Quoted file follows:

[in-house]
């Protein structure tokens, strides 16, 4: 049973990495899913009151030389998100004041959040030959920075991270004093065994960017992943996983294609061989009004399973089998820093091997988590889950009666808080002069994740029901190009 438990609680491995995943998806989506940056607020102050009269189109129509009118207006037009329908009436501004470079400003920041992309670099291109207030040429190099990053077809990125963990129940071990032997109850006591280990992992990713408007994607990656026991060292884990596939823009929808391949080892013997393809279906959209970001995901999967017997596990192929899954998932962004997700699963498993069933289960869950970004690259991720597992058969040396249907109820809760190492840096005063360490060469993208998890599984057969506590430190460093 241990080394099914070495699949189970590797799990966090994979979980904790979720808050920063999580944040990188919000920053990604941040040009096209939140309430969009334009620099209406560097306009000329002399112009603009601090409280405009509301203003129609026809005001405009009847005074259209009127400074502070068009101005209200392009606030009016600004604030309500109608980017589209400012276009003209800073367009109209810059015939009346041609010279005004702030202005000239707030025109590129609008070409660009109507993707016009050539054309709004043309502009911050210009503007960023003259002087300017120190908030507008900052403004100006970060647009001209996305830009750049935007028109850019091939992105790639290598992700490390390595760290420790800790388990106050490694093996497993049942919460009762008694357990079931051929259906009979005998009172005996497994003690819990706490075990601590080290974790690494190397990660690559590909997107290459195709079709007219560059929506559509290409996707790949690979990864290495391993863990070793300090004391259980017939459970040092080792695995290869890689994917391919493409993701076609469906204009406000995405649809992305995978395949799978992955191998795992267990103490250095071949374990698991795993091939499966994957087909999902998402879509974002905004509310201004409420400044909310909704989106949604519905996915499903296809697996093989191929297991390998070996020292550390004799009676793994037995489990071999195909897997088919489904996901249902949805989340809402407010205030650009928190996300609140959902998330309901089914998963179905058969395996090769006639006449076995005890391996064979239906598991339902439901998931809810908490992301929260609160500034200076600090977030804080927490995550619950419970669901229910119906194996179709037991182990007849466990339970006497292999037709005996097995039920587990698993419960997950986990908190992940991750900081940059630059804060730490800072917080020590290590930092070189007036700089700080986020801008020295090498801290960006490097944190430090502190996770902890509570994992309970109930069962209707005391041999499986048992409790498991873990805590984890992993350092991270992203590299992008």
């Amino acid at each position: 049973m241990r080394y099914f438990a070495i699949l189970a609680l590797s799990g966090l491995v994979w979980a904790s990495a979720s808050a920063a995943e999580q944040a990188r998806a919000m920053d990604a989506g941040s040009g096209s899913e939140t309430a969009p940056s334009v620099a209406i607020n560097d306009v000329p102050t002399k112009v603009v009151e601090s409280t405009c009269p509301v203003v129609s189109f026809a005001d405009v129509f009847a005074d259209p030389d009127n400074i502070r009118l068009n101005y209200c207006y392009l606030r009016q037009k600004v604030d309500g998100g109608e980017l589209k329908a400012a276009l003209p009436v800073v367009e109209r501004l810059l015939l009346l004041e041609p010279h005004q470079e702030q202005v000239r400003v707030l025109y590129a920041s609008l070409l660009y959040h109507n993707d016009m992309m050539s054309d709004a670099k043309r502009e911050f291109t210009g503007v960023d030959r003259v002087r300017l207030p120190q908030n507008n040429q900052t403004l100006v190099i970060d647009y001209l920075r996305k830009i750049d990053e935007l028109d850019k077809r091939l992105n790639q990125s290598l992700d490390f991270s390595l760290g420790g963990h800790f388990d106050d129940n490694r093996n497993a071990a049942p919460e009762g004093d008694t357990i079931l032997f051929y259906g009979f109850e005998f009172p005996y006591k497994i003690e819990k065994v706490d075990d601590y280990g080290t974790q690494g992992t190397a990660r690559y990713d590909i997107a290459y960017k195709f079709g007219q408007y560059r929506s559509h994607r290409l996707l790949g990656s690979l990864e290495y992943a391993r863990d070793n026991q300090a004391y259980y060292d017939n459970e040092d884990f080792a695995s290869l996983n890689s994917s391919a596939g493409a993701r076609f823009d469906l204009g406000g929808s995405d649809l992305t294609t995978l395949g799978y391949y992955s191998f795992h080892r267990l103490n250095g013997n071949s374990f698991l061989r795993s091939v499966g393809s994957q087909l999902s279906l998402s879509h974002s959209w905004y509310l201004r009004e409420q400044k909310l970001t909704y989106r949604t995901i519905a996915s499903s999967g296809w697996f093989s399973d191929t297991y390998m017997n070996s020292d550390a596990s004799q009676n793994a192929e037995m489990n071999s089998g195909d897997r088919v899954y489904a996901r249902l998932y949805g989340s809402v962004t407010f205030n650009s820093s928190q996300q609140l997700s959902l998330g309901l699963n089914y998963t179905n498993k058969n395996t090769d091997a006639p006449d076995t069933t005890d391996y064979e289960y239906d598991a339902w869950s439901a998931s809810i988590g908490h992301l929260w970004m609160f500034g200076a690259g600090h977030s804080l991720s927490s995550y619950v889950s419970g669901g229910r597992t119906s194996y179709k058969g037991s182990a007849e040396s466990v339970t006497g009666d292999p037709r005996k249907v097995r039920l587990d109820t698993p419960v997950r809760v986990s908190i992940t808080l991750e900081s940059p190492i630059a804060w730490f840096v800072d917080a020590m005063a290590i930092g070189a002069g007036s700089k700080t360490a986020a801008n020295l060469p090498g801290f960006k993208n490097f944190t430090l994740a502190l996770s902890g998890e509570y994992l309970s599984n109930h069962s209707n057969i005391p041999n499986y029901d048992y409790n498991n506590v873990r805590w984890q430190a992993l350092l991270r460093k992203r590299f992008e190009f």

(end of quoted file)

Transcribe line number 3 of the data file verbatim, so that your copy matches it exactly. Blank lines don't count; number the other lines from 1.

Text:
């Amino acid at each position: 049973m241990r080394y099914f438990a070495i699949l189970a609680l590797s799990g966090l491995v994979w979980a904790s990495a979720s808050a920063a995943e999580q944040a990188r998806a919000m920053d990604a989506g941040s040009g096209s899913e939140t309430a969009p940056s334009v620099a209406i607020n560097d306009v000329p102050t002399k112009v603009v009151e601090s409280t405009c009269p509301v203003v129609s189109f026809a005001d405009v129509f009847a005074d259209p030389d009127n400074i502070r009118l068009n101005y209200c207006y392009l606030r009016q037009k600004v604030d309500g998100g109608e980017l589209k329908a400012a276009l003209p009436v800073v367009e109209r501004l810059l015939l009346l004041e041609p010279h005004q470079e702030q202005v000239r400003v707030l025109y590129a920041s609008l070409l660009y959040h109507n993707d016009m992309m050539s054309d709004a670099k043309r502009e911050f291109t210009g503007v960023d030959r003259v002087r300017l207030p120190q908030n507008n040429q900052t403004l100006v190099i970060d647009y001209l920075r996305k830009i750049d990053e935007l028109d850019k077809r091939l992105n790639q990125s290598l992700d490390f991270s390595l760290g420790g963990h800790f388990d106050d129940n490694r093996n497993a071990a049942p919460e009762g004093d008694t357990i079931l032997f051929y259906g009979f109850e005998f009172p005996y006591k497994i003690e819990k065994v706490d075990d601590y280990g080290t974790q690494g992992t190397a990660r690559y990713d590909i997107a290459y960017k195709f079709g007219q408007y560059r929506s559509h994607r290409l996707l790949g990656s690979l990864e290495y992943a391993r863990d070793n026991q300090a004391y259980y060292d017939n459970e040092d884990f080792a695995s290869l996983n890689s994917s391919a596939g493409a993701r076609f823009d469906l204009g406000g929808s995405d649809l992305t294609t995978l395949g799978y391949y992955s191998f795992h080892r267990l103490n250095g013997n071949s374990f698991l061989r795993s091939v499966g393809s994957q087909l999902s279906l998402s879509h974002s959209w905004y509310l201004r009004e409420q400044k909310l970001t909704y989106r949604t995901i519905a996915s499903s999967g296809w697996f093989s399973d191929t297991y390998m017997n070996s020292d550390a596990s004799q009676n793994a192929e037995m489990n071999s089998g195909d897997r088919v899954y489904a996901r249902l998932y949805g989340s809402v962004t407010f205030n650009s820093s928190q996300q609140l997700s959902l998330g309901l699963n089914y998963t179905n498993k058969n395996t090769d091997a006639p006449d076995t069933t005890d391996y064979e289960y239906d598991a339902w869950s439901a998931s809810i988590g908490h992301l929260w970004m609160f500034g200076a690259g600090h977030s804080l991720s927490s995550y619950v889950s419970g669901g229910r597992t119906s194996y179709k058969g037991s182990a007849e040396s466990v339970t006497g009666d292999p037709r005996k249907v097995r039920l587990d109820t698993p419960v997950r809760v986990s908190i992940t808080l991750e900081s940059p190492i630059a804060w730490f840096v800072d917080a020590m005063a290590i930092g070189a002069g007036s700089k700080t360490a986020a801008n020295l060469p090498g801290f960006k993208n490097f944190t430090l994740a502190l996770s902890g998890e509570y994992l309970s599984n109930h069962s209707n057969i005391p041999n499986y029901d048992y409790n498991n506590v873990r805590w984890q430190a992993l350092l991270r460093k992203r590299f992008e190009f």